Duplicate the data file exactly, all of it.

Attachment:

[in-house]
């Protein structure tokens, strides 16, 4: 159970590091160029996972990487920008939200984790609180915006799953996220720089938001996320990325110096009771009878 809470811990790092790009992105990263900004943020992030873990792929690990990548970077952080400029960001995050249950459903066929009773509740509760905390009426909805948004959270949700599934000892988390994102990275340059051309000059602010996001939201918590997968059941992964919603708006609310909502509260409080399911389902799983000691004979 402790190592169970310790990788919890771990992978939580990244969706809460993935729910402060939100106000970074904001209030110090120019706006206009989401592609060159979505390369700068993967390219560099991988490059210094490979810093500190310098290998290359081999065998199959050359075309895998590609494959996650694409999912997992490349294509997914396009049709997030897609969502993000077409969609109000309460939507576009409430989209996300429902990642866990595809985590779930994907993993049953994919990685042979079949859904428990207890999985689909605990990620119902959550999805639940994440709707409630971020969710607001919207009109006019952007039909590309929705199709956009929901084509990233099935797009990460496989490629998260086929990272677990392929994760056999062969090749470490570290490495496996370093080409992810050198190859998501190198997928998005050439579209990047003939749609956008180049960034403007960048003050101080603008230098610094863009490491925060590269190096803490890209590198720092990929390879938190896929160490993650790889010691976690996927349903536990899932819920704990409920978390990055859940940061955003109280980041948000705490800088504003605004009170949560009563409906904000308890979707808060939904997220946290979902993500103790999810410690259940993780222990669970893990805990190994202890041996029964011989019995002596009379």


[in-house]
């Protein structure tokens, strides 16, 4: 159970590091160029996972990487920008939200984790609180915006799953996220720089938001996320990325110096009771009878 809470811990790092790009992105990263900004943020992030873990792929690990990548970077952080400029960001995050249950459903066929009773509740509760905390009426909805948004959270949700599934000892988390994102990275340059051309000059602010996001939201918590997968059941992964919603708006609310909502509260409080399911389902799983000691004979 402790190592169970310790990788919890771990992978939580990244969706809460993935729910402060939100106000970074904001209030110090120019706006206009989401592609060159979505390369700068993967390219560099991988490059210094490979810093500190310098290998290359081999065998199959050359075309895998590609494959996650694409999912997992490349294509997914396009049709997030897609969502993000077409969609109000309460939507576009409430989209996300429902990642866990595809985590779930994907993993049953994919990685042979079949859904428990207890999985689909605990990620119902959550999805639940994440709707409630971020969710607001919207009109006019952007039909590309929705199709956009929901084509990233099935797009990460496989490629998260086929990272677990392929994760056999062969090749470490570290490495496996370093080409992810050198190859998501190198997928998005050439579209990047003939749609956008180049960034403007960048003050101080603008230098610094863009490491925060590269190096803490890209590198720092990929390879938190896929160490993650790889010691976690996927349903536990899932819920704990409920978390990055859940940061955003109280980041948000705490800088504003605004009170949560009563409906904000308890979707808060939904997220946290979902993500103790999810410690259940993780222990669970893990805990190994202890041996029964011989019995002596009379």